Tuesday, 21 February 2017

The Annotated Poems of Carin Perron

The Annotated Poems of Carin Perron is now available as an Amazon Kindle e-book. You can preview it live by clicking on the cover on the left or the button below.  (I uploaded it on Saturday but the "look Inside" feature has yet to be enabled. It can take up to a week. The downloadable free preview for the Kindle readers is available now).

The poet Carin Perron (1957-2003) was a crafts-person of poetry and often spent many years to perfect a poem. Published in such prestigious journals such as Ariel: A Review of International English literature, she made history by winning first place in the Bournemouth International Festival poetry competition after placing third in the two previous years. She had entered the competition only those three times. To mark the event, the three prominent judges of those years gave her an additional prize of signed copies of one of their books. Her poem Anne (For Anne Morrow Lindbergh) was read to its subject on her deathbed in 2001 by a friend. It was one of the poems which had won a prize at the Bournemouth Festival.

More than a complete collection of poems, Carin includes many notes on her works including the stories behind the poems and even a short instructional essay on the very difficult poet form: the sestina. The rhyming example, The Room, was the poem published in Ariel. She always wanted to change people's perception of poetry and how it was taught. Many of the poems have not been previously published and she worked on the manuscript for this book entirely during her three-year chemo-therapy treatments for terminal breast cancer.

A true "Renaissance Woman", at that same time, she worked on designing and building the "Celtic Coin Index Online" for Oxford University: a database of more than 28,000 ancient British Celtic coins and, as a portrait artist, had started a project of painting several copies on Leonardo da Vinci's "Mona Lisa". Her two cancer poems present opposing views of the disease: one poignant; the other heart-warming.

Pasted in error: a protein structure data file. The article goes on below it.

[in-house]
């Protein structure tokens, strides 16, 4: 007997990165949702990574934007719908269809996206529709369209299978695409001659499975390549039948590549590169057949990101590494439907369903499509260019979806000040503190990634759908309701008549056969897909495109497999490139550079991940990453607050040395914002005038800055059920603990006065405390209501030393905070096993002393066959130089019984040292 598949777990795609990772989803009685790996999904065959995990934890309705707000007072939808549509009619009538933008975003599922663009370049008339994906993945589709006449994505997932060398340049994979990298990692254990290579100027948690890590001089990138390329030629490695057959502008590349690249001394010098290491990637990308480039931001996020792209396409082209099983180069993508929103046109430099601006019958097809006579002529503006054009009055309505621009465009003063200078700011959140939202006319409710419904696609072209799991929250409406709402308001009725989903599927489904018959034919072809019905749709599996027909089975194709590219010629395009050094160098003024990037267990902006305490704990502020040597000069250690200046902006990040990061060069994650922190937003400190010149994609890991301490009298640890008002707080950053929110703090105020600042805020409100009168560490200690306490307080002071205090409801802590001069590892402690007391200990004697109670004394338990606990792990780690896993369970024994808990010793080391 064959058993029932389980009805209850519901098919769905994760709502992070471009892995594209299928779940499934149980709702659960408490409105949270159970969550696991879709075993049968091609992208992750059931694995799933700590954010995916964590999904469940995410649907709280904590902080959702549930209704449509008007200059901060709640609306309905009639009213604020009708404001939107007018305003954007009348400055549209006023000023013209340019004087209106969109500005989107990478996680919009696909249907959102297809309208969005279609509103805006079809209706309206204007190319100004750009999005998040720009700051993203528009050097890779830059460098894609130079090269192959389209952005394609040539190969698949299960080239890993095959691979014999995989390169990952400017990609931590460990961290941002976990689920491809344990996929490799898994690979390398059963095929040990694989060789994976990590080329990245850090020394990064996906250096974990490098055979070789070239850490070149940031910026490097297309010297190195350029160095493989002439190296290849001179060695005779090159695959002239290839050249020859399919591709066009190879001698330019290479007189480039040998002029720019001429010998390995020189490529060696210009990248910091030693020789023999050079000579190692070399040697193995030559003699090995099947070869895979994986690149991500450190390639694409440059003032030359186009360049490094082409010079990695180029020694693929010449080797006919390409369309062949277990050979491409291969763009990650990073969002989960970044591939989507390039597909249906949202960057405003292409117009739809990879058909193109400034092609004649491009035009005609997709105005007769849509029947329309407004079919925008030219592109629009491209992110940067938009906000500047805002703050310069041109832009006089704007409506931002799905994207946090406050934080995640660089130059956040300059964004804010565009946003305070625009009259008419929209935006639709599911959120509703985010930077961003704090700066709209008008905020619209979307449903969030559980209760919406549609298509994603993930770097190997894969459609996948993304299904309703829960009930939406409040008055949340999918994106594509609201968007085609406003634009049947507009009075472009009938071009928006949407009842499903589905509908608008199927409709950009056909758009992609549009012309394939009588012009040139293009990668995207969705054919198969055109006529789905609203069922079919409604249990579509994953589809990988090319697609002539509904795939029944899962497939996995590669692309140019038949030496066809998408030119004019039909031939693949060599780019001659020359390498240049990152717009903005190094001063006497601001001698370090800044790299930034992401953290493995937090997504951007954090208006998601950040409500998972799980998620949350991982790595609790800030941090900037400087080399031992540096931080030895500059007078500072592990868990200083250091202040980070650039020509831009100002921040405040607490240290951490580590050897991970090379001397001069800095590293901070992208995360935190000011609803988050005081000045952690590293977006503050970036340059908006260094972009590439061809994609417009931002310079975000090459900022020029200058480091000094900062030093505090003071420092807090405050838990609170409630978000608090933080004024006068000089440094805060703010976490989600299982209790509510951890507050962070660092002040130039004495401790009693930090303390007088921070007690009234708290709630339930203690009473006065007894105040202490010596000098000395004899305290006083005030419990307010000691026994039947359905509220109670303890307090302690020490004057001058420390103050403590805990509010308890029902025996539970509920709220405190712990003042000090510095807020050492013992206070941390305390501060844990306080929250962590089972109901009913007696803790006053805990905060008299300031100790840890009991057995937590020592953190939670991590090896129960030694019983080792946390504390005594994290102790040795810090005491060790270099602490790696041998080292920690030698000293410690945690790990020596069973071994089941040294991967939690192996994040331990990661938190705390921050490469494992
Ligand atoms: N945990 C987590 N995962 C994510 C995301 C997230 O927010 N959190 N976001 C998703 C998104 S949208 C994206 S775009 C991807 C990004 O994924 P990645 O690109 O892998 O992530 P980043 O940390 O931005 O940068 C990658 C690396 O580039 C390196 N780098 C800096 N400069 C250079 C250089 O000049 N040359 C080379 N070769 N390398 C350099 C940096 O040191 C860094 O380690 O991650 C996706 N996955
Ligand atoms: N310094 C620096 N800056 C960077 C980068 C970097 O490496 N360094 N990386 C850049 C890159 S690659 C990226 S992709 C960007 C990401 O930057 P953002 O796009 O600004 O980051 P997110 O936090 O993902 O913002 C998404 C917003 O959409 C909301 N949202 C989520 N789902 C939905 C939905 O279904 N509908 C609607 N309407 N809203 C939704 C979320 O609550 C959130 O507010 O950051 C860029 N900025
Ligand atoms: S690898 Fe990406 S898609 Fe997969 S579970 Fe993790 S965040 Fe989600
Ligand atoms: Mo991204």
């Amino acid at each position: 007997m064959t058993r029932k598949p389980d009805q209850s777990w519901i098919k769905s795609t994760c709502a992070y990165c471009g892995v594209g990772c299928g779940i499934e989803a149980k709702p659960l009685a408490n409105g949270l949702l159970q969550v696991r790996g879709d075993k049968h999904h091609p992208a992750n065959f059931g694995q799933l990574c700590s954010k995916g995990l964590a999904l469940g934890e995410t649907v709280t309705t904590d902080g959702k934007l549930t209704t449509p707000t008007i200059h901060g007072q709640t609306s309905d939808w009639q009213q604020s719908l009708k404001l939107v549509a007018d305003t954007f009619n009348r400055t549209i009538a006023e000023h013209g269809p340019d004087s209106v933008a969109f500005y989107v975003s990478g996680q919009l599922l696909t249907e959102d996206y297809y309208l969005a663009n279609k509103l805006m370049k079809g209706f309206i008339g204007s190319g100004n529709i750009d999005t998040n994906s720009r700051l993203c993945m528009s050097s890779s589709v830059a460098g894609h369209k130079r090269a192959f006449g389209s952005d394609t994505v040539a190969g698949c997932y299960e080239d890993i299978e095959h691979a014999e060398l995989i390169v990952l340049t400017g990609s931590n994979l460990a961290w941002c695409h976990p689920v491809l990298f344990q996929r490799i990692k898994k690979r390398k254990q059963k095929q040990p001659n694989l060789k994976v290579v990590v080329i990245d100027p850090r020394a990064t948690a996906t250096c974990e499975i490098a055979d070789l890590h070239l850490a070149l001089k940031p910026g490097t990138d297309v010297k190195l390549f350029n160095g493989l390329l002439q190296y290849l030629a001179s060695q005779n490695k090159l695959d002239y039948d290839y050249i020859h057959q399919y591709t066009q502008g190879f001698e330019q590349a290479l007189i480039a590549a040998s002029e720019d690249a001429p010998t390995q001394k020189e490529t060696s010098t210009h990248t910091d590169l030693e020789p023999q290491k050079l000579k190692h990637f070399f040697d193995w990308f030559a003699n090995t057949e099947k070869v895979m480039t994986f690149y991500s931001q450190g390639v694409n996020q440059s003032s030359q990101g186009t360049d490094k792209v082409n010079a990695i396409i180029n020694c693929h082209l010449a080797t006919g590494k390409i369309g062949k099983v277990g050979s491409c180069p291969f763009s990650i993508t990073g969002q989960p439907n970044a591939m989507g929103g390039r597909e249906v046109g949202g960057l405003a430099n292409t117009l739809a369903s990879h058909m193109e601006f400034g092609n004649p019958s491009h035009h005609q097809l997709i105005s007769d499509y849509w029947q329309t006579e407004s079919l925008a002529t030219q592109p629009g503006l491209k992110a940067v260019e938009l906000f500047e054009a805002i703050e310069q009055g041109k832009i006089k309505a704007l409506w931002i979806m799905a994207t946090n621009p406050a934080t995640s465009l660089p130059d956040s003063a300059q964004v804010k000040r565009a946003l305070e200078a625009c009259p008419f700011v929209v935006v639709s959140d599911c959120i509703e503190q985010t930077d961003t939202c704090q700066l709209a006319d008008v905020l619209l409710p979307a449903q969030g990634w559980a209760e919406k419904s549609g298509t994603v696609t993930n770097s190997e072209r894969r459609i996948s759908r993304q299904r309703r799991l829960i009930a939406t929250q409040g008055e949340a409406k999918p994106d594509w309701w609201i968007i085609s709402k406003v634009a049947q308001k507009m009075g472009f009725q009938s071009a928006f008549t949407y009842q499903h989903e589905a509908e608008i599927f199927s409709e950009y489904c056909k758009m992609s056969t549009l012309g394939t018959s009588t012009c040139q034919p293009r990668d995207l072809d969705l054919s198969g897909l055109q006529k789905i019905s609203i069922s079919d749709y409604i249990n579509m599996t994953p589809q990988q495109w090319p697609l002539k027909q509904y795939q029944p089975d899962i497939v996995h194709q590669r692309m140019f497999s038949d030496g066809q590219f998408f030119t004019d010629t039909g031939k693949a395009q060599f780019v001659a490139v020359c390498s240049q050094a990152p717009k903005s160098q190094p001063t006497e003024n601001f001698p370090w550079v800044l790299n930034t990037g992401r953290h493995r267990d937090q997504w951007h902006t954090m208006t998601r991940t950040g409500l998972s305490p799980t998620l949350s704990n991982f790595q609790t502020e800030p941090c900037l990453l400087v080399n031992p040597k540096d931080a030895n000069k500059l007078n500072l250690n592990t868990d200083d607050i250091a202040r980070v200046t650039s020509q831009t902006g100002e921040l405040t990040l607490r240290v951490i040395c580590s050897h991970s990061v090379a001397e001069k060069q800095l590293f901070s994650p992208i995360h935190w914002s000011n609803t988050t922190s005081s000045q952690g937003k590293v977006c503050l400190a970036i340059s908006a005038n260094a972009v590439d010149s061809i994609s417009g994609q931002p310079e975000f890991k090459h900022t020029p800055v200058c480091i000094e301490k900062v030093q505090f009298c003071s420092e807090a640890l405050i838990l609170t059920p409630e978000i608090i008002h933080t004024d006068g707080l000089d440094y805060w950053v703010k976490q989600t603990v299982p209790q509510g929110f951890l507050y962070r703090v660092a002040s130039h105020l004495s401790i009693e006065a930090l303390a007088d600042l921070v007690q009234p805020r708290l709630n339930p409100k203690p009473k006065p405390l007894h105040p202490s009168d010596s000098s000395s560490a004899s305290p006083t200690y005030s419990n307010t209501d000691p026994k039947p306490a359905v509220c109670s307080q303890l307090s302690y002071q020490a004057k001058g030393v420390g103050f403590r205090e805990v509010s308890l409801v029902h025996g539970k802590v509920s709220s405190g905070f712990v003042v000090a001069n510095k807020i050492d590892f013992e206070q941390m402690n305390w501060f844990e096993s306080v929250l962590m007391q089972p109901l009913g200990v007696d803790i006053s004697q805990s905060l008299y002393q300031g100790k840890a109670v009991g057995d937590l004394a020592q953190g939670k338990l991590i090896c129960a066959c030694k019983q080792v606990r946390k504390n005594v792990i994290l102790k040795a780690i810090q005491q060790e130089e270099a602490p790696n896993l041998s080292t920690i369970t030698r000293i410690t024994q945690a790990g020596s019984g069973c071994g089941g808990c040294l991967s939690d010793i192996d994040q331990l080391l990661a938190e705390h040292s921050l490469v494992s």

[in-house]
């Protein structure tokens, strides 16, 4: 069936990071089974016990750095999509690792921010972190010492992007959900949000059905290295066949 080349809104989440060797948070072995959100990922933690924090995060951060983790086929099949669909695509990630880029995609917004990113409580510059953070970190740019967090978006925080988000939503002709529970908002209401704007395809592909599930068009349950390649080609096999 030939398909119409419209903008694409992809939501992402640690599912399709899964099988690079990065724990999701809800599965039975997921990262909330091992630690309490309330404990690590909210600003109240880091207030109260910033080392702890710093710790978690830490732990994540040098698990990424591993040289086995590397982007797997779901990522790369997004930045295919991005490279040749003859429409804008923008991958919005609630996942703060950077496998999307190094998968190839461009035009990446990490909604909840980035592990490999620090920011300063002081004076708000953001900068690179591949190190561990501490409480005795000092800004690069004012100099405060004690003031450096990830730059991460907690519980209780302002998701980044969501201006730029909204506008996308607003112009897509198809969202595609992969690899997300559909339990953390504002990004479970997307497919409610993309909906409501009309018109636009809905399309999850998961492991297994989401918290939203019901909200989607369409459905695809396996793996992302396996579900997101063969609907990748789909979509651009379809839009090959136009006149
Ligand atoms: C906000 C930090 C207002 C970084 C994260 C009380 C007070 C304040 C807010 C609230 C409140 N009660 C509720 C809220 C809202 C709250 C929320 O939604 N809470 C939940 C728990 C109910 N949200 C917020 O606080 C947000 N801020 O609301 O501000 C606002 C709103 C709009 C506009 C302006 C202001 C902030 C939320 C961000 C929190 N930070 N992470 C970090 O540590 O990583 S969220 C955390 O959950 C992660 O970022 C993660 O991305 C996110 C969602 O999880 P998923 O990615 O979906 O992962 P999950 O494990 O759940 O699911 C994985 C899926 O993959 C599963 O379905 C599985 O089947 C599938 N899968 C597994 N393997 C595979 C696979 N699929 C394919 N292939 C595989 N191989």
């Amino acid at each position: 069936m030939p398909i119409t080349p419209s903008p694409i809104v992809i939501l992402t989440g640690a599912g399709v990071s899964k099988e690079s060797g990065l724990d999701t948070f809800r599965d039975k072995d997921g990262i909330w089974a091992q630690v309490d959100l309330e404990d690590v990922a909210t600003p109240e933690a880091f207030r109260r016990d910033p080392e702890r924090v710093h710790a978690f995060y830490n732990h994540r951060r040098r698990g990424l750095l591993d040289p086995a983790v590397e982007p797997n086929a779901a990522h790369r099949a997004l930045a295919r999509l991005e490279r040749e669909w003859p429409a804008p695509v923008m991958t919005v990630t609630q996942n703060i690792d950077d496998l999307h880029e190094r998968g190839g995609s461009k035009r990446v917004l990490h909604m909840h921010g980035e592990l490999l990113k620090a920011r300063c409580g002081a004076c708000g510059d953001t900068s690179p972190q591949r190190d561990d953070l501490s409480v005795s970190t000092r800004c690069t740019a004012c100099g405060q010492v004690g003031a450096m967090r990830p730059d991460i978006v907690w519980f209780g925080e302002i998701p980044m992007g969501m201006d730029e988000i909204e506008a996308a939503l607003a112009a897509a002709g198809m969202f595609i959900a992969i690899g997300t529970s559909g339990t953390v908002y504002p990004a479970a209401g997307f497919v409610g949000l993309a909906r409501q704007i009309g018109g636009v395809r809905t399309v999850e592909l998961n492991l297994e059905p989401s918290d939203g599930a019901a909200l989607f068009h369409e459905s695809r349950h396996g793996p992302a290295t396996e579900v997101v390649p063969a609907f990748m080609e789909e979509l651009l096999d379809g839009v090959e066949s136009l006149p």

As her husband of nineteen years, I promised that I would see her work through to publication but it has taken many years for me to feel up to this task and for that I must apologize to those who have waited long to see this book. I have also included additional annotations on several poems. The structure and section titles are as she had planned although I have included an additional poem that had never made it to the manuscript having been written not long before her death. I have also changed the order of two of the last three poems reserving the final place for the poem, Domestic Epiphanies about our family life at home which she had me read at her memorial service. The collection includes both structured and free verse forms and includes several poem cycles. Much of her work owes something to French poetic forms. I have included, as an appendix, her last autobiography.

My next e-book will be a reworking of two of my blog series: "Dean Crawford: Living among the Dobunni" and "In praise of metal-detecting". It will appear shortly. The following e-book project: "Jungian Archaeology" will take much more time to complete. I have published five e-books in the last ten months. This last one will soon show up on my Amazon Author Page:

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  1. Hello John:

    I guess the road to publication was an especially tough one; strewn with memories and reminders of good times past.

    Sincere best wishes

    John Howland

  2. Hi John,

    Yes, like stepping into a time machine.



  3. Hello John,
    You are very courageous. How can I obtain the book? I am not a Kindler.

    1. Hi Kathy,

      Thanks! Obtaining the book is very easy as there is an Amazon free app for reading Kindle books on your tablet, phone or desktop computer:


      Of those three choices, the tablet and the phone are the best as you can enlarge the pictures with great resolution (I made the images for the Gundestrup cauldron series really huge so you can zoom in to the fine details). Some Kindle stand-alone devices, unlike the apps, do not show colour. On the tablet, you just double tap the image to be able to then stretch it with forefinger and thumb. For reasons perhaps only known to Amazon, the app for a desktop computer does not allow that feature. On the other hand, highlighting and pasting is always easier on a desktop computer. Amazon includes the full reference with that so you get name, title, and Kindle location of the passage. This is great for quoting things in books or papers. If you have a tablet, phone and a desktop computer all of your books can be synced across all your devices with WiFi, or through Amazon (they will also upload things to the Cloud).

      I am a great believer in e-books: you can take a huge library with you anywhere and it is far easier to get people to help you move when your library is not in 50 heavy boxes;-). E-books are also cheaper than hard copies, but just make sure you look at the previews first or download the free sample as some books are in fixed format like a PDF. They are really annoying to use, especially when in fixed double columns.